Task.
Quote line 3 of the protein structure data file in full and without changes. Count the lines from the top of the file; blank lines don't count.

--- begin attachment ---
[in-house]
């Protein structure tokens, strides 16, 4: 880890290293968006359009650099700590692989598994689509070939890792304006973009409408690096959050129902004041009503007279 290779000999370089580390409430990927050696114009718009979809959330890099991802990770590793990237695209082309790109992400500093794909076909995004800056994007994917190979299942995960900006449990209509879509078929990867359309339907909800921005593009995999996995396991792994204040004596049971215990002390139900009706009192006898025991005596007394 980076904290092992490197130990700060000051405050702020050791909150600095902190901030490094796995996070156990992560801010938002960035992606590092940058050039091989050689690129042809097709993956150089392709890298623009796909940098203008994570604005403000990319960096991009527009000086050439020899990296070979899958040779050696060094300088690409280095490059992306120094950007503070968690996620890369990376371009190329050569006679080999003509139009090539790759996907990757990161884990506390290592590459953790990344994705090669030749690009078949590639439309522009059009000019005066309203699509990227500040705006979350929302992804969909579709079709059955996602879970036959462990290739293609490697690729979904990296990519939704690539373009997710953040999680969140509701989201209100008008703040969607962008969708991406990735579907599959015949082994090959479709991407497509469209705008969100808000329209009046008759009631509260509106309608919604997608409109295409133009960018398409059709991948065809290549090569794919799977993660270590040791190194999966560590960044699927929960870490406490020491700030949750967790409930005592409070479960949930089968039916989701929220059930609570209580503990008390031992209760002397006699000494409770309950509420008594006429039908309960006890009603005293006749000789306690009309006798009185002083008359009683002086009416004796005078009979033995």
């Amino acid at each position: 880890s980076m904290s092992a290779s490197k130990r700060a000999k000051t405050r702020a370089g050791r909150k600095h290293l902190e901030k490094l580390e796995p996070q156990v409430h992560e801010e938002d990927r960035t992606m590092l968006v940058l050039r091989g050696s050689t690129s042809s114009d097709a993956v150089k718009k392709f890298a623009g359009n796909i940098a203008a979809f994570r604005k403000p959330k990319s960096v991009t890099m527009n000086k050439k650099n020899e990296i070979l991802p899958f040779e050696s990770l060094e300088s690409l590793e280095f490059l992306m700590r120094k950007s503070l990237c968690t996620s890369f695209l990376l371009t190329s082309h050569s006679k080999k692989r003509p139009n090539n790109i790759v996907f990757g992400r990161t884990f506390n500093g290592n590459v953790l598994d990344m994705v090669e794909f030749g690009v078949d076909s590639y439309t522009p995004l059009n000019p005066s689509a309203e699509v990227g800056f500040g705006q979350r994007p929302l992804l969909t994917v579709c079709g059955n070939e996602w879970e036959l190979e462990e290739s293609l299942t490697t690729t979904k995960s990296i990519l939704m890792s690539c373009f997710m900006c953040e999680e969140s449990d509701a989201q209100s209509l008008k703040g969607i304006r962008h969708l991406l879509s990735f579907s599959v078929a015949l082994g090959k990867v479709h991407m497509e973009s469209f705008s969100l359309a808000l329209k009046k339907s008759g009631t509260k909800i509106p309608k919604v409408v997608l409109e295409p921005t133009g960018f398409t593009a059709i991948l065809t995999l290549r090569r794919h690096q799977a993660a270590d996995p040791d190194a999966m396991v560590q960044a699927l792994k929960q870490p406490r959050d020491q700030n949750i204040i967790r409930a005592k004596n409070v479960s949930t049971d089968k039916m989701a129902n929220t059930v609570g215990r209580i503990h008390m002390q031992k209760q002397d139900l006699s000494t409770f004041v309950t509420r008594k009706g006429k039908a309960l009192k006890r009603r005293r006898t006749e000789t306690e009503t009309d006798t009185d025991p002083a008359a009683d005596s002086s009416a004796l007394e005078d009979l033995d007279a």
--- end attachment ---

């Amino acid at each position: 880890s980076m904290s092992a290779s490197k130990r700060a000999k000051t405050r702020a370089g050791r909150k600095h290293l902190e901030k490094l580390e796995p996070q156990v409430h992560e801010e938002d990927r960035t992606m590092l968006v940058l050039r091989g050696s050689t690129s042809s114009d097709a993956v150089k718009k392709f890298a623009g359009n796909i940098a203008a979809f994570r604005k403000p959330k990319s960096v991009t890099m527009n000086k050439k650099n020899e990296i070979l991802p899958f040779e050696s990770l060094e300088s690409l590793e280095f490059l992306m700590r120094k950007s503070l990237c968690t996620s890369f695209l990376l371009t190329s082309h050569s006679k080999k692989r003509p139009n090539n790109i790759v996907f990757g992400r990161t884990f506390n500093g290592n590459v953790l598994d990344m994705v090669e794909f030749g690009v078949d076909s590639y439309t522009p995004l059009n000019p005066s689509a309203e699509v990227g800056f500040g705006q979350r994007p929302l992804l969909t994917v579709c079709g059955n070939e996602w879970e036959l190979e462990e290739s293609l299942t490697t690729t979904k995960s990296i990519l939704m890792s690539c373009f997710m900006c953040e999680e969140s449990d509701a989201q209100s209509l008008k703040g969607i304006r962008h969708l991406l879509s990735f579907s599959v078929a015949l082994g090959k990867v479709h991407m497509e973009s469209f705008s969100l359309a808000l329209k009046k339907s008759g009631t509260k909800i509106p309608k919604v409408v997608l409109e295409p921005t133009g960018f398409t593009a059709i991948l065809t995999l290549r090569r794919h690096q799977a993660a270590d996995p040791d190194a999966m396991v560590q960044a699927l792994k929960q870490p406490r959050d020491q700030n949750i204040i967790r409930a005592k004596n409070v479960s949930t049971d089968k039916m989701a129902n929220t059930v609570g215990r209580i503990h008390m002390q031992k209760q002397d139900l006699s000494t409770f004041v309950t509420r008594k009706g006429k039908a309960l009192k006890r009603r005293r006898t006749e000789t306690e009503t009309d006798t009185d025991p002083a008359a009683d005596s002086s009416a004796l007394e005078d009979l033995d007279a």